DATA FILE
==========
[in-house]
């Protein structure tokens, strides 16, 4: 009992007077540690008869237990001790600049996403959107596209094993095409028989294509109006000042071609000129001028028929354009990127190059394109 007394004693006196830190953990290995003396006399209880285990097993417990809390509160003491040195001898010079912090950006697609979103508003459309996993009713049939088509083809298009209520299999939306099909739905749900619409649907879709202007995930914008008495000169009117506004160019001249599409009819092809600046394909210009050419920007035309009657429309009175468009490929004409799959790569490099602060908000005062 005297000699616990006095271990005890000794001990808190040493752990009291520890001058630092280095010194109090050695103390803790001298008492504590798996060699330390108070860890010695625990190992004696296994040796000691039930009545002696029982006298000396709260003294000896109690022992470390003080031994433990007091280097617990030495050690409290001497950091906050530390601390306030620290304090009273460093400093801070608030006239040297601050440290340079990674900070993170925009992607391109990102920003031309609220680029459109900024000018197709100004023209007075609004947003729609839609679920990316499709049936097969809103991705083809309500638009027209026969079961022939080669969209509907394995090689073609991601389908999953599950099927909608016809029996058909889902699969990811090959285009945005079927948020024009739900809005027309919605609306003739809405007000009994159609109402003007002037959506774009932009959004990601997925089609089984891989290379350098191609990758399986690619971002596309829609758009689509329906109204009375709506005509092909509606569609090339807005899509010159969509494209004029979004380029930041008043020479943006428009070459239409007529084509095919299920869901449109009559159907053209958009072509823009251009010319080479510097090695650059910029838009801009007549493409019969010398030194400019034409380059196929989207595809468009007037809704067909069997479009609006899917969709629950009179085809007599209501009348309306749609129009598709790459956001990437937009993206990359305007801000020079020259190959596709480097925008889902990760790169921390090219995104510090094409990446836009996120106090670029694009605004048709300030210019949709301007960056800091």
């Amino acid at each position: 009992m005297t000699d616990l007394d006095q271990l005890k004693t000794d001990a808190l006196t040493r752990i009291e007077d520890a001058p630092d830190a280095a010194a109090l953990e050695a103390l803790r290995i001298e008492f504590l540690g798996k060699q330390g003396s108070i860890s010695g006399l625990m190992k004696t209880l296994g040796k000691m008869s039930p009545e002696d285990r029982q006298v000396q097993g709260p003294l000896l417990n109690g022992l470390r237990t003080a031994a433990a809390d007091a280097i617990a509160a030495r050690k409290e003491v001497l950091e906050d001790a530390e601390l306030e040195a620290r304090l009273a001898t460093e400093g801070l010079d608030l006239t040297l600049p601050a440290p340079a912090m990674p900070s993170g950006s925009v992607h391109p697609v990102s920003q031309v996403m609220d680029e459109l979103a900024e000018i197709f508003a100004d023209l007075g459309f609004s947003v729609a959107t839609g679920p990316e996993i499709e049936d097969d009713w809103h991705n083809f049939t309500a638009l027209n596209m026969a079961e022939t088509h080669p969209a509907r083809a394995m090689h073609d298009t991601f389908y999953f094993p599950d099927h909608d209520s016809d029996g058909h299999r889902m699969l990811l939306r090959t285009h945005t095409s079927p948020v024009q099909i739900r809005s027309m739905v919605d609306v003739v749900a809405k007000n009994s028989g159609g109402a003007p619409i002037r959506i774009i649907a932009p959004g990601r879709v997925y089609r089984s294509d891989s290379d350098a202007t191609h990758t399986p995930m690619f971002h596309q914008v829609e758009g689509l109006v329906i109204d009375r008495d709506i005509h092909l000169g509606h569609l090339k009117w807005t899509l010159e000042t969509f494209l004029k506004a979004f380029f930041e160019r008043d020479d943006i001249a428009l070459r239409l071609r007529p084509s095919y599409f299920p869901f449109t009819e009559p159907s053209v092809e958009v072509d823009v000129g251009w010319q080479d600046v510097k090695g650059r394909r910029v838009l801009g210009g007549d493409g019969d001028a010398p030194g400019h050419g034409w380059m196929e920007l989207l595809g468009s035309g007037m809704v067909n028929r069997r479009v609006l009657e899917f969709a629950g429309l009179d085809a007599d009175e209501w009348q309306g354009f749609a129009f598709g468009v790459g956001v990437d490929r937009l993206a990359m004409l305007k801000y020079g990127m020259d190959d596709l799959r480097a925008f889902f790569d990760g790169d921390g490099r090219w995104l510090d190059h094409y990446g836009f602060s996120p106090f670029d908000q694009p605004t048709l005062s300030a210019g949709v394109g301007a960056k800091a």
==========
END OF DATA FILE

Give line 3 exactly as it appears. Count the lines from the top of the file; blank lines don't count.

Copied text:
């Amino acid at each position: 009992m005297t000699d616990l007394d006095q271990l005890k004693t000794d001990a808190l006196t040493r752990i009291e007077d520890a001058p630092d830190a280095a010194a109090l953990e050695a103390l803790r290995i001298e008492f504590l540690g798996k060699q330390g003396s108070i860890s010695g006399l625990m190992k004696t209880l296994g040796k000691m008869s039930p009545e002696d285990r029982q006298v000396q097993g709260p003294l000896l417990n109690g022992l470390r237990t003080a031994a433990a809390d007091a280097i617990a509160a030495r050690k409290e003491v001497l950091e906050d001790a530390e601390l306030e040195a620290r304090l009273a001898t460093e400093g801070l010079d608030l006239t040297l600049p601050a440290p340079a912090m990674p900070s993170g950006s925009v992607h391109p697609v990102s920003q031309v996403m609220d680029e459109l979103a900024e000018i197709f508003a100004d023209l007075g459309f609004s947003v729609a959107t839609g679920p990316e996993i499709e049936d097969d009713w809103h991705n083809f049939t309500a638009l027209n596209m026969a079961e022939t088509h080669p969209a509907r083809a394995m090689h073609d298009t991601f389908y999953f094993p599950d099927h909608d209520s016809d029996g058909h299999r889902m699969l990811l939306r090959t285009h945005t095409s079927p948020v024009q099909i739900r809005s027309m739905v919605d609306v003739v749900a809405k007000n009994s028989g159609g109402a003007p619409i002037r959506i774009i649907a932009p959004g990601r879709v997925y089609r089984s294509d891989s290379d350098a202007t191609h990758t399986p995930m690619f971002h596309q914008v829609e758009g689509l109006v329906i109204d009375r008495d709506i005509h092909l000169g509606h569609l090339k009117w807005t899509l010159e000042t969509f494209l004029k506004a979004f380029f930041e160019r008043d020479d943006i001249a428009l070459r239409l071609r007529p084509s095919y599409f299920p869901f449109t009819e009559p159907s053209v092809e958009v072509d823009v000129g251009w010319q080479d600046v510097k090695g650059r394909r910029v838009l801009g210009g007549d493409g019969d001028a010398p030194g400019h050419g034409w380059m196929e920007l989207l595809g468009s035309g007037m809704v067909n028929r069997r479009v609006l009657e899917f969709a629950g429309l009179d085809a007599d009175e209501w009348q309306g354009f749609a129009f598709g468009v790459g956001v990437d490929r937009l993206a990359m004409l305007k801000y020079g990127m020259d190959d596709l799959r480097a925008f889902f790569d990760g790169d921390g490099r090219w995104l510090d190059h094409y990446g836009f602060s996120p106090f670029d908000q694009p605004t048709l005062s300030a210019g949709v394109g301007a960056k800091a």